As mentioned before, the whole dyeing process is very elaborate and complicated. Niklas and I experienced ourselves how difficult it is and how diligent you have to work on each step that everything works out smoothly. At first, you make a basic sketch of the motive, you would like to put on the fabric. In our case, we chose some autumn leaves and had a hard time making a sketch that was realistic enough. You should not leave any details like broken parts of the leaves out as this is important for the realistic representation of the natural model.

After your sketch is finished you copy it on the real fabric. Niklas was working on a handkerchief which has a very thin and soft fabric while I tried to make a tapestry picture and this fabric was much thicker. We used blueprint for putting the outline of our sketches on the fabric, which took a while as both our sketches consisted of very delicate and fine lines.

As soon as the blueprint is on the fabric, the real work starts. In order to prevent the color to spread on the whole fabric, you have to secure the contouring lines with a special glue first. This glue consists of rice paste and has to be applied on all lines of your sketch (and not just a bit, it has to be a big fat line!). It’s a very dense and chewy paste and very difficult to apply. You have to push very hard to get the right amount of paste on the line. The more delicate your linings are, the more difficult it gets. I think this whole step took about one hour for us and we were really stressed out by it!

Afterwards, you have to dry it well before the fun part begins: coloring the motive with special dye. This was really nice, we enjoyed it very much as we could now have a glimpse on how our fabric would really look like with the applied color.

Finally, you dry it for a longer period and then you have to wash it. Now, why is that important? You have to wash the rice glue away so that these parts will be white lines and finalize the outline of your drawing.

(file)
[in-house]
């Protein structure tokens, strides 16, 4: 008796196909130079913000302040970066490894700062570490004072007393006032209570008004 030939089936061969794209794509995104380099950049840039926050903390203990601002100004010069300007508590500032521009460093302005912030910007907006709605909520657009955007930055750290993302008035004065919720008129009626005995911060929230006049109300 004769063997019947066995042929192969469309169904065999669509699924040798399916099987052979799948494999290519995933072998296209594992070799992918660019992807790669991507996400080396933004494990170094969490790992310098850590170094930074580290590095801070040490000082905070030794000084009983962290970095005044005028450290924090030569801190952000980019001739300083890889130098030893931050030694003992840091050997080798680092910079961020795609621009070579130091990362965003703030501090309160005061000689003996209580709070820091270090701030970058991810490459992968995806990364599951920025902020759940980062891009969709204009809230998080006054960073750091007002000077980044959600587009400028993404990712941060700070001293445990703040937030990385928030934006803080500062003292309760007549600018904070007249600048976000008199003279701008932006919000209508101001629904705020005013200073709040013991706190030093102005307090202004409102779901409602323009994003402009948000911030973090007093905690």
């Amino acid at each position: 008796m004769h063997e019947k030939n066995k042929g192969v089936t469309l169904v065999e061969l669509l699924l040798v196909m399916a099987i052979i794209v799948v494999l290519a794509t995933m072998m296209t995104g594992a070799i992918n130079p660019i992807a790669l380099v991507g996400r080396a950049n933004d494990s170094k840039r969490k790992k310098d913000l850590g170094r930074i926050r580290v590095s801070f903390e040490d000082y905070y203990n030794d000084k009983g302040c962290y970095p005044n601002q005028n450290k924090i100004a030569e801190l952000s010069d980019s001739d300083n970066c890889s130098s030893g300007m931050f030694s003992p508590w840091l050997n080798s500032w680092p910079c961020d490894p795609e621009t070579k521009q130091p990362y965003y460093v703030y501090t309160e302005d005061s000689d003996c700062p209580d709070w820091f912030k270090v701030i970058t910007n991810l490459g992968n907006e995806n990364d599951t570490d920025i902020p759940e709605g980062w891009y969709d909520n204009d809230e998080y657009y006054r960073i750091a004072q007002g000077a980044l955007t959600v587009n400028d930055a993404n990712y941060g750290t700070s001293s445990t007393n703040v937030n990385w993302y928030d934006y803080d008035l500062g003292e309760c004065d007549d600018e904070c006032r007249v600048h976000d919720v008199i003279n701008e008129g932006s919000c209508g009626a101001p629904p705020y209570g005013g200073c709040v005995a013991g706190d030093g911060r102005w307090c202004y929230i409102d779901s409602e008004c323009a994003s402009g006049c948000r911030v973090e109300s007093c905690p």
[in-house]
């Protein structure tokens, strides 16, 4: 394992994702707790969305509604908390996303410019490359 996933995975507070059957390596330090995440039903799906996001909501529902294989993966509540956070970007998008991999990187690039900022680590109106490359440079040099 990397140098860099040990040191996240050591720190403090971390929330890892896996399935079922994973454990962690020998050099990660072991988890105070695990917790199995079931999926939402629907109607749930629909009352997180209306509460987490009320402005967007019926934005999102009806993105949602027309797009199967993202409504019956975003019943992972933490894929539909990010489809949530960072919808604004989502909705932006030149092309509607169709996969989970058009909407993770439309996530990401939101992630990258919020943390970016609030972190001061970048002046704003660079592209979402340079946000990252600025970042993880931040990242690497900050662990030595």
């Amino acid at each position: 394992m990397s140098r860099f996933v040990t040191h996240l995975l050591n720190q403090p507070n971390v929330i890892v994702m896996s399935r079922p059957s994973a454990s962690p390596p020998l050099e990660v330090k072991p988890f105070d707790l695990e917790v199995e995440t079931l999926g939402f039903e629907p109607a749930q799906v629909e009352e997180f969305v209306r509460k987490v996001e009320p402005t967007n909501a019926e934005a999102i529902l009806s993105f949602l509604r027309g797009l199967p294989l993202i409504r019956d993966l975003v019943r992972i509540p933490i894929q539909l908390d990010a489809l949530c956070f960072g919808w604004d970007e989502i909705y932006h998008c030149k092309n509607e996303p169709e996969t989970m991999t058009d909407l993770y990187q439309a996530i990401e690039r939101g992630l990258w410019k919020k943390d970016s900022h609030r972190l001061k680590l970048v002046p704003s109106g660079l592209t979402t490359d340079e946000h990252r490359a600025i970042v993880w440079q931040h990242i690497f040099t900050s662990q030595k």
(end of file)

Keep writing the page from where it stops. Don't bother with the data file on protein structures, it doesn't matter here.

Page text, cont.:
Usually, you would also put another color on the background of the fabric, but in this workshop, there was no more time for another round of dyeing. So, these are our end products and we are really proud with the results:

Want to try it?

If you might be in Kanazawa and want to try something truly unique, we can definitely recommend you that workshop. We did learn a lot, about the technique, history and also about the flora and fauna of Kanazawa (I was very impressed to see how many plants that are growing just next to the street have healing qualities). You can book your tour at the website of Tabitaiken or via their facebook page.

We want to thank the whole team for this wonderful day and the possibility to learn so much about Kaga Yuzen and to try it out ourselves! I am sure we will book other tours with you!

Whats next`?

Stay tuned for the end of the month report: what did we experience in October? How was Niklas birthday? What about the language studies? An interesting update is soon to come. Until then, follow us on Instagram or facebook!